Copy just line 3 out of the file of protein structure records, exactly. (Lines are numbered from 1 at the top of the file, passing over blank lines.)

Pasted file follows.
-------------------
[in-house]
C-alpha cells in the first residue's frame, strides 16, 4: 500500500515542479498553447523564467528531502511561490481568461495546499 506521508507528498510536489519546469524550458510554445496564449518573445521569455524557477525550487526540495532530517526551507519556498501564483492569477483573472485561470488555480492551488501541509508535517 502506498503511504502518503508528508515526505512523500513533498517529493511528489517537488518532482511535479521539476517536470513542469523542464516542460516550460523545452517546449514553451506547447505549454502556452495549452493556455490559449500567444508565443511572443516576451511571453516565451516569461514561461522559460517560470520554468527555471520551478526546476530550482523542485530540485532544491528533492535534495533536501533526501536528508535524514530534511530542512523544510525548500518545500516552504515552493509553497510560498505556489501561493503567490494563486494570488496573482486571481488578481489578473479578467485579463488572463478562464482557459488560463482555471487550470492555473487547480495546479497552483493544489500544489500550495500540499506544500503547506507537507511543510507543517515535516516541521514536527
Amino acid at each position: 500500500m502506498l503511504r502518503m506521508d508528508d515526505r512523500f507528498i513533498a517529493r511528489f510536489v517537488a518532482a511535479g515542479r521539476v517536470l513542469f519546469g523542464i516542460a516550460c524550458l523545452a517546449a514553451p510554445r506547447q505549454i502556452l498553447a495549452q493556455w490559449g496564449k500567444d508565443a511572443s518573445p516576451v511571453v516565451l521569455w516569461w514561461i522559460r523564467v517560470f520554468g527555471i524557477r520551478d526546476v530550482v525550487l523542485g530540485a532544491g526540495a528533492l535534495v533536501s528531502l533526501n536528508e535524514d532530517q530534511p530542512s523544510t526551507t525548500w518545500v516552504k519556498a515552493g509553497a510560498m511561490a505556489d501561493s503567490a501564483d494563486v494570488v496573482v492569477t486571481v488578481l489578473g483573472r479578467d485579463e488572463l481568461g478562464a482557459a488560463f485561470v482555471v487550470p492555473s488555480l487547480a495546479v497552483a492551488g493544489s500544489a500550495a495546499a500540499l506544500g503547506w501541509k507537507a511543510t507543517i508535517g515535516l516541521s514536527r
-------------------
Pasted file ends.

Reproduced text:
Amino acid at each position: 500500500m502506498l503511504r502518503m506521508d508528508d515526505r512523500f507528498i513533498a517529493r511528489f510536489v517537488a518532482a511535479g515542479r521539476v517536470l513542469f519546469g523542464i516542460a516550460c524550458l523545452a517546449a514553451p510554445r506547447q505549454i502556452l498553447a495549452q493556455w490559449g496564449k500567444d508565443a511572443s518573445p516576451v511571453v516565451l521569455w516569461w514561461i522559460r523564467v517560470f520554468g527555471i524557477r520551478d526546476v530550482v525550487l523542485g530540485a532544491g526540495a528533492l535534495v533536501s528531502l533526501n536528508e535524514d532530517q530534511p530542512s523544510t526551507t525548500w518545500v516552504k519556498a515552493g509553497a510560498m511561490a505556489d501561493s503567490a501564483d494563486v494570488v496573482v492569477t486571481v488578481l489578473g483573472r479578467d485579463e488572463l481568461g478562464a482557459a488560463f485561470v482555471v487550470p492555473s488555480l487547480a495546479v497552483a492551488g493544489s500544489a500550495a495546499a500540499l506544500g503547506w501541509k507537507a511543510t507543517i508535517g515535516l516541521s514536527r